Like most geeks I lived vicariously through the toy bloggers snapping photos of figures and sets unveiled at the recent Toy Fair 2014 in New York. Seeing all the new stuff is the next best thing to having them in your dirty mitts. At the same time, there is a price to be paid for this early access to new toy images.
It’s a phenomenon I like to call Toy Spoilers. Because of the toy industry’s necessary lead time for Toy Fair and the crucial holiday season, we see toy versions of movies still months away from hitting the big screen. While a LEGO Ghostbusters set or ReAction Back to the Future figs now won’t take anything away from these classic franchises, seeing all of Grimlock (or God forbid, an all-new character) ahead of his debut in the next Transformers film very well can.
A toy spoiler doesn’t even have to be a spoiler in the traditional sense. The toy con just turn you off the eventual film. Allow me to better explain with a personal anecdote. Growing up I was an enormous G.I. Joe fan. I loved the figures, the vehicles, the comics—even the humorously non-violent cartoon series. I was all geared up for the live-action adaptation back in 2009. I was the movie’s key demographic that the studio was counting on. I was excited until I saw the toy version of Cobra Commander. As you probably know, he was a radical departure from the iconic bad guy we all knew. It was so shocking for me that I soured on the film completely. In fact I still haven’t watched the movie or its sequel.
Looking at the film’s reviews I probably saved myself the $10 movie ticket and hours of wasted time but that’s beside the point. Is this intense examination of movie toys ahead of release a good thing for fandom? Does it fall upon fans to avert our eyes from the massive event Toy Fair has become, let alone everyday store shelves?
I believe it should be the responsibility of movie studios and film producers to withhold as much as possible to protect their theatrical prospects. Licensees like Hasbro and Lego have a lot at stake but the Disneys and Paramounts have much more to lose. Studios need to use their leverage as rights holders to ensure all film secrets are kept behind the scenes, as much as it may pain us.
Franchise Building vs. Movie Marketing
Believe it or not, I do understand marketing. I realize the need to push out merchandise in advance of a film’s release to get a huge bang at the box office during opening weekend. This flash-in-the-pan tactic does not make financial since for all-important franchises. Franchises need nuturing. Careful product releases protect the important plot and visual points while also building appeal. This should be part of a movie studio’s strategy for franchise-building. The payoff will be bigger in the long run—as I’ll illustrate below—so too will our memories.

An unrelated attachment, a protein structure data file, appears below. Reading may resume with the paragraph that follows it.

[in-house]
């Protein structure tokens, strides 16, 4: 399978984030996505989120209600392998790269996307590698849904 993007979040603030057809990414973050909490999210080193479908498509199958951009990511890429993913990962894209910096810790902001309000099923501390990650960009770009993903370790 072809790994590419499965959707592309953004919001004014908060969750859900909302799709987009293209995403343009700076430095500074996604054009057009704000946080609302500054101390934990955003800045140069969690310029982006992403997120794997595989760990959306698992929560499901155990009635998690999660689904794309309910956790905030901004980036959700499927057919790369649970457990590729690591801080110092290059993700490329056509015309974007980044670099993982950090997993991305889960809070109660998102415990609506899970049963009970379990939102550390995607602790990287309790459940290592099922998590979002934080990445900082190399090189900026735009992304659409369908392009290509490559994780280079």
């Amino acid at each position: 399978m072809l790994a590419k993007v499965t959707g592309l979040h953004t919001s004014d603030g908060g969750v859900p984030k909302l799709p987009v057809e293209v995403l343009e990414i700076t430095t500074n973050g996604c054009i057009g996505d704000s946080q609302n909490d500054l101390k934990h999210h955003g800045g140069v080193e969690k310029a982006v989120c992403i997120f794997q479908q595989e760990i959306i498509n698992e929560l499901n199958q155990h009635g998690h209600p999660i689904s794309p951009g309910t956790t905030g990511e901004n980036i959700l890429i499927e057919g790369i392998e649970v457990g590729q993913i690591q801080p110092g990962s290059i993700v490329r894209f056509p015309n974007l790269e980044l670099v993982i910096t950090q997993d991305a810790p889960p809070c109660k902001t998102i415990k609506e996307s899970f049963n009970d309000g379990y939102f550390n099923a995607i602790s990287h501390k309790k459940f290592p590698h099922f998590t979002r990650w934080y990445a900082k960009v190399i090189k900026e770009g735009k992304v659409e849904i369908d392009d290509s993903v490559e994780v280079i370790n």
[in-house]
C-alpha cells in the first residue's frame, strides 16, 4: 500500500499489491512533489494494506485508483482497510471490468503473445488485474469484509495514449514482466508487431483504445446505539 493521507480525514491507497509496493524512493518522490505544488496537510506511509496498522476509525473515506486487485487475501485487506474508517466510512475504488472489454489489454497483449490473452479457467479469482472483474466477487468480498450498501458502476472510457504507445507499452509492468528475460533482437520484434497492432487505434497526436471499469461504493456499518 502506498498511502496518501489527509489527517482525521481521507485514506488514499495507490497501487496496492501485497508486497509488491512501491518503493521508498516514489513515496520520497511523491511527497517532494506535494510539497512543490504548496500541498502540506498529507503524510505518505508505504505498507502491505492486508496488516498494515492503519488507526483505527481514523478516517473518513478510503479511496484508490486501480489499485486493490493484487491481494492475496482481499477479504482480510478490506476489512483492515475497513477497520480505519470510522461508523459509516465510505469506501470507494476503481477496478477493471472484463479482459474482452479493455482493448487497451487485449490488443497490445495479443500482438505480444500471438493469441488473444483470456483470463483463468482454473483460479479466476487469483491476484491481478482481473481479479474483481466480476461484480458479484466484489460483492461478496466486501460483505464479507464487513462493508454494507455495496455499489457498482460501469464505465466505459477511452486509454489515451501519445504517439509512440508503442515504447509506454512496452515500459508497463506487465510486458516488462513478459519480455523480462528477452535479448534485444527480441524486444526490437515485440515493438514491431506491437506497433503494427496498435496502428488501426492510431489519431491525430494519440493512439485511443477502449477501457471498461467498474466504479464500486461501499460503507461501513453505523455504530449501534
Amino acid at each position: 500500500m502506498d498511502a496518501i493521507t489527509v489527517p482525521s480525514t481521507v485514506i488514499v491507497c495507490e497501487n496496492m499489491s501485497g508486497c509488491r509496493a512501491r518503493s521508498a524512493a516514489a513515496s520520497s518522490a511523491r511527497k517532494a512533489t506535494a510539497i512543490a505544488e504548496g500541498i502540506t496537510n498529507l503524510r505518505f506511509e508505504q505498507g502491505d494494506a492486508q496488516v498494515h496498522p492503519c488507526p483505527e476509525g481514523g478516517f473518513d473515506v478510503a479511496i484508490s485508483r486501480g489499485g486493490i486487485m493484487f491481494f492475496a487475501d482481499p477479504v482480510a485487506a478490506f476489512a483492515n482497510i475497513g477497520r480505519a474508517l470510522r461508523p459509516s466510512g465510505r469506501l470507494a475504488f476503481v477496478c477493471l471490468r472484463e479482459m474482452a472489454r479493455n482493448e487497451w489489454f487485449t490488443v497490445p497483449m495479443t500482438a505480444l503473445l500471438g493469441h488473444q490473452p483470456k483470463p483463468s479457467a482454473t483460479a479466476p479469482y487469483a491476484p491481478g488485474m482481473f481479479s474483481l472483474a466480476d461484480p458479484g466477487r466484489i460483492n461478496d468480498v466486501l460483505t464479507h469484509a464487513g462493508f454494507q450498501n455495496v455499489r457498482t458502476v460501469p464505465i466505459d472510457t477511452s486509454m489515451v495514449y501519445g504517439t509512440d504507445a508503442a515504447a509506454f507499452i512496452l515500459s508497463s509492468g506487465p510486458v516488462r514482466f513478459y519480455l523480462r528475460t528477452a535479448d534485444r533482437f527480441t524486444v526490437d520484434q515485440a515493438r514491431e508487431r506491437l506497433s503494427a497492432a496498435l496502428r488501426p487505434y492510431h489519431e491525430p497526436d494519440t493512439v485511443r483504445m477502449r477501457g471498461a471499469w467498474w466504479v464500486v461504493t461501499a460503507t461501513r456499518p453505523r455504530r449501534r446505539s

It’s a bit shocking in this ever spoiler-conscious world. Nearly every TV network and website is wise enough to sound the alarm of “Spoiler warning!” when anything potentially spoiler-ish is about to be revealed. I am merely suggesting that film studios be ever-vigilant protectors of movie images and details. Don’t even make it possible to see or know vital bits before a film’s release.
It wasn’t always this way. Things were kept from us and we loved them for it. Even 30 years removed, I distinctly remember my anticipation in seeing E.T. on the big screen back in 1982. I was 10 years old at the time and had no clue what was in store. No images of the E.T. character had been revealed. I was constantly browsing the toy aisles and never once saw the long-necked alien before the movie was released. I think that enriched the experience and helped make E.T. what it became. (For sake of full disclosure, I do recall getting my first glimpse of E.T. moments before going into the movie, while waiting in the theater concession line. Damn you, Reese’s Pieces sign!)
Along the same time, Lucasfilm was wise enough to keep the look of Yoda a secret. The official Yoda action figure was not released in the first wave of Empire Strikes Back toys. It came later in the year, after the film’s release. And even with Return of the Jedi, Kenner took steps to obscure the Ewoks on the card back. Granted they came out in the first wave this time so Logray and Chief Chirpa were just a toy store peg away from view. It was the effort that counted. Furthermore, the action figure was referred to as simply “Boushh” rather than “Princess Leia in Boushh Disguise.” Can you imagine a toy company doing that these days?
It All Comes Back to Star Wars
My use of Star Wars as an example is not by chance. As you may have heard, Star Wars Episode VII is coming late next year. Of course there will be a boat load of merchandise and toys leading up to the December release. My biggest fear is that this monumental event will be lessened by making a stroll through the Wal-Mart or Target toy aisles. If Disney makes even the slightest effort to withhold some things, that won’t happen. And the burgeoning new arm of the franchise will be stronger.
Make a Star Wars Episode VII toilet seat. (I’ll stand in line to buy it.) Go crazy and license all the toys you want. (I’ll probably buy them too.) Just impose a very strict street date so there’s no chance they will interfere with Disney’s tightly orchestrated marketing plans. Nor will they interfere with my ridiculous expectations for the movie.
Let’s face it. Ultimately, the onus is on us as geeks and media consumers to stay pure and spoiler-free when appropriate. I know I’ll do my best with Episode VII. But let’s not forget the important role the movie studios and toy manufacturers play in perserving the experience.